There Was Once a Crazy President in Ecuador
- Sunday, November 06, 2011 7:54 AM
Written by Mirvaldy B. Joseph
QUITO, Ecuador (defend.ht) - In 1996 Ecuador had experienced a mentally unbalanced President, Abdala Bucaram Ortiz. His charisma, one of the factors that brought him to the presidency, was built on the basis of personal achievements areas completely unrelated to politics. His gifts as a singer and guitarist have contributed to its popularity.
For Bucaram, what distinguished him from other politicians was his vulgarity which was hilarious, playing with a representation of happiness through a show, a musical celebration.
His political campaign, this was marked by great popular gatherings, large fairs that animated the village targeted. He himself sang, danced and animated the crowd.
His success was possible with the perseverance of Bucaram which was demonstrated in their struggle to destroy the ruling elites. Speaking of them, he took an effeminate voice and exaggerated gestures.
Arriving at the Presidency, due to his lifestyle and how he dealt with his entourage, Bucaram saw his popularity deteriorate in a few months.
In August 1996, 24% of the population was against him. In January 1997, one month before the protests that demanded his removal, 87% of the country was against him.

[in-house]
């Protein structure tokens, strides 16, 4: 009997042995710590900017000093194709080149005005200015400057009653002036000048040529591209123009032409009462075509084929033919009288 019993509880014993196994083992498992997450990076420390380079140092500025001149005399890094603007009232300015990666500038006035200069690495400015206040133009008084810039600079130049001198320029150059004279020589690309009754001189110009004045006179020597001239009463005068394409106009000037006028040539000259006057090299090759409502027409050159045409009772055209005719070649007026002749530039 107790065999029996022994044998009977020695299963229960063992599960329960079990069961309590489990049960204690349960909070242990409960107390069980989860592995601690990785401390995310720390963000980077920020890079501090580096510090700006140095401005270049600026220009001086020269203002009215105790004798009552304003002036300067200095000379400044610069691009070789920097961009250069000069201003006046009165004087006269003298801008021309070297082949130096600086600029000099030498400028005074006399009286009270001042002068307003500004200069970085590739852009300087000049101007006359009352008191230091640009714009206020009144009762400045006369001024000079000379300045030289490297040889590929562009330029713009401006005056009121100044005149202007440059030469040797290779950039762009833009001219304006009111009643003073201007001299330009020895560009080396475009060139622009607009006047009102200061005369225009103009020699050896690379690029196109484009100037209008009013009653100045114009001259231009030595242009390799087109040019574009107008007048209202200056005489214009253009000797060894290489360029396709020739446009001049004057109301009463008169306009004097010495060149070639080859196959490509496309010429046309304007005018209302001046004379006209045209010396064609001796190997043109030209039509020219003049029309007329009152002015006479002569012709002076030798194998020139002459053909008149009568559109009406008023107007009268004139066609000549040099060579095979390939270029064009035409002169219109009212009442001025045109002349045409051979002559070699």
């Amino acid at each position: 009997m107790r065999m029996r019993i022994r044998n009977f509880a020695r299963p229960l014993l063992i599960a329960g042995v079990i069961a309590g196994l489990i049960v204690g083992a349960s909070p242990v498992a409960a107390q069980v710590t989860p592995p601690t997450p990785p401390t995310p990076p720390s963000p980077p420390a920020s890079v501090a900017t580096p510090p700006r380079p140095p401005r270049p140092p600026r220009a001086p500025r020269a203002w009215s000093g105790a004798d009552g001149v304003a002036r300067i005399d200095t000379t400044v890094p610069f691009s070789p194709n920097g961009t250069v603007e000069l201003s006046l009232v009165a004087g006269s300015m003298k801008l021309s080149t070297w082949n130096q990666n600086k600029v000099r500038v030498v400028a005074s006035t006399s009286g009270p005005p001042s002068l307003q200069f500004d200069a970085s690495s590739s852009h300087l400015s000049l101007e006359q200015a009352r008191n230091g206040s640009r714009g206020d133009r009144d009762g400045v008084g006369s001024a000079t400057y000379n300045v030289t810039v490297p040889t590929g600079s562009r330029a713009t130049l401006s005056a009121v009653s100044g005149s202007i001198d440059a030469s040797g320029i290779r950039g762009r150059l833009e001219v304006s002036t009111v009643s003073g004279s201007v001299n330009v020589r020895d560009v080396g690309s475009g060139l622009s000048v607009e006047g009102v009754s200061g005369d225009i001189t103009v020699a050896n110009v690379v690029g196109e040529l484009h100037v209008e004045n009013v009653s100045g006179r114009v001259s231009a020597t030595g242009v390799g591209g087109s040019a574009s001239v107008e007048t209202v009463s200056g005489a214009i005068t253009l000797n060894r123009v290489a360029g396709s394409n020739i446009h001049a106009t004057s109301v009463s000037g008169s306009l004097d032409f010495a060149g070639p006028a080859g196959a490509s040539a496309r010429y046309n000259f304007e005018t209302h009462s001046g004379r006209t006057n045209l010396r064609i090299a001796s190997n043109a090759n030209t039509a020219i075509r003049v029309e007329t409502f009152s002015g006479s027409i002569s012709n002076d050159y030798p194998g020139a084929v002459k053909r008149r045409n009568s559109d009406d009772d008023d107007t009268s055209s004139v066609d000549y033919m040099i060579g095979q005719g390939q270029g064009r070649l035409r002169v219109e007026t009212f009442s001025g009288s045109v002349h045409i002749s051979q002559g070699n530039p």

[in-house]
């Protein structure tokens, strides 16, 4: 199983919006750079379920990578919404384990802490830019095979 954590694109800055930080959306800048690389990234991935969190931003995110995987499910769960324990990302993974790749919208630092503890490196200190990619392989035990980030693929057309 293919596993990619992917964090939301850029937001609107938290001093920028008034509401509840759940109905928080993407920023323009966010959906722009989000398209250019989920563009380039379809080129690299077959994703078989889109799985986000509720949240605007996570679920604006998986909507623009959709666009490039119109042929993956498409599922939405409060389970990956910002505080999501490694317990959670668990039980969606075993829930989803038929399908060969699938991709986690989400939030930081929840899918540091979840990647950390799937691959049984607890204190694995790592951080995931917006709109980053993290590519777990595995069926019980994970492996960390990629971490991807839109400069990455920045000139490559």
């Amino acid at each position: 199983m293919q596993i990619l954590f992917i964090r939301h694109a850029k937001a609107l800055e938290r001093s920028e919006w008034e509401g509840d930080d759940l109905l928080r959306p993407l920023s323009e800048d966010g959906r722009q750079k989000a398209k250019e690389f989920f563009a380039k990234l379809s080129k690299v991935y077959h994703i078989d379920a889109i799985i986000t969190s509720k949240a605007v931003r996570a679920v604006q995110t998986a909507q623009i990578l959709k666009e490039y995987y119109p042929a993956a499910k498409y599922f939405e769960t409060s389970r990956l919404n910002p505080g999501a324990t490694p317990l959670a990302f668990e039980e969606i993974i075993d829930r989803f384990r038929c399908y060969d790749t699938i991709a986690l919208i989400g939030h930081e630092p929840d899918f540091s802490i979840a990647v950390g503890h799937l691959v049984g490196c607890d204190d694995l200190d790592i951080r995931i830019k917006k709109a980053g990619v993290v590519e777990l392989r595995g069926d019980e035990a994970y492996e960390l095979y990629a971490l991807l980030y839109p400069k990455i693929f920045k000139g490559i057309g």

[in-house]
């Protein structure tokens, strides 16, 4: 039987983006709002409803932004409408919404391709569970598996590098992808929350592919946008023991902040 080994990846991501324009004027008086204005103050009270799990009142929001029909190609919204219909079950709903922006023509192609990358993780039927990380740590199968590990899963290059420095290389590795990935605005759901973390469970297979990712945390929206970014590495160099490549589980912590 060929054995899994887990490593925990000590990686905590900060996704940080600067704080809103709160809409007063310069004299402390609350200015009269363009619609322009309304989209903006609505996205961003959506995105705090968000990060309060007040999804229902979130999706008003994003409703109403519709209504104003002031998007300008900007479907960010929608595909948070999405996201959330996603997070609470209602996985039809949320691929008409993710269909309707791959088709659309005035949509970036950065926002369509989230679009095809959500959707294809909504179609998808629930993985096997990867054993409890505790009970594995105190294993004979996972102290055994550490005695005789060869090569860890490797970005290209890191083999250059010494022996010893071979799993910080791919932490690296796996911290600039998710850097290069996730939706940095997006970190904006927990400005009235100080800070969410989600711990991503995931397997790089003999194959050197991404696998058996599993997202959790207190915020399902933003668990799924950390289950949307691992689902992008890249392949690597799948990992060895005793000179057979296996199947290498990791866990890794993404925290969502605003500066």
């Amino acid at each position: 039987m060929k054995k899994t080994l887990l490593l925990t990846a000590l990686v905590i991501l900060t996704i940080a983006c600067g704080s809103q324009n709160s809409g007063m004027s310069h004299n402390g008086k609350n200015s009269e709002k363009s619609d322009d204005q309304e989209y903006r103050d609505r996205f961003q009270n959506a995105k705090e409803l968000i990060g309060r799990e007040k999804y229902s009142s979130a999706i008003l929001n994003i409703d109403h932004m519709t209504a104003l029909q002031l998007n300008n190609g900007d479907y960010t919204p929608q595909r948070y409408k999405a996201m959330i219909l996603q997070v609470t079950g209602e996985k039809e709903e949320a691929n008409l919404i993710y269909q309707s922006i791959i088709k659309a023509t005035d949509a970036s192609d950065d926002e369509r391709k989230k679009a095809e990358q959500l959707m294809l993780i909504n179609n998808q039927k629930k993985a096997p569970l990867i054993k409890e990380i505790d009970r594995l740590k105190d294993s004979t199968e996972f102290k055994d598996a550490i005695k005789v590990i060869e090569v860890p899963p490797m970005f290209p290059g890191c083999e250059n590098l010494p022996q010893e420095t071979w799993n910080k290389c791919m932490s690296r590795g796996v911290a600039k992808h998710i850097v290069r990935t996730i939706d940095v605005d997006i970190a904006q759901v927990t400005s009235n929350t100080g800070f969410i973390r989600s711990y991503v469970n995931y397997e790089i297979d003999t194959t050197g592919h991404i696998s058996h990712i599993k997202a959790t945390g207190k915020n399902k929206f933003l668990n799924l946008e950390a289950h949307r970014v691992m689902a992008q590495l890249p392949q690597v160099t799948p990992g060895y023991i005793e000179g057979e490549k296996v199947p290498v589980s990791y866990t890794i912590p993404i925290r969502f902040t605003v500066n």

Early on, he used the media, especially television, to glorify himself. It seems that being ever present on TV, radio and print, Bucaram tried to build his image as a central political figure. His gestures and his language, considered vulgar, angered key sectors that the Ecuadorian President needed to keep close to stay in power, some industrial, some military, the Catholic Church and senior journalists.
These contribute to the formation of public opinion. For the first time in the history of Ecuador, newspapers, radio and television's most prestigious were shown completely opposed to a president.
Bucaram was dismissed February 14, 1997 by the Ecuadorian Parliament six months after taking office on 19 August 1996, following his actions unworthy of a chief of state and his physical and mental disabilities to exercise power. The character of some Bucaram was a living paradox.
His generous side and "closeness to the people" was in permanent conflict with a deep selfishness, motivated by the search for satisfaction of his own interests and those of his family. Having fled to Panama after the radical decision of the Parliament of Ecuador, Bucaram is now considered a fugitive and is wanted by the justice of his country for the wrongs done and to have induced Ecuadorian voters astray.
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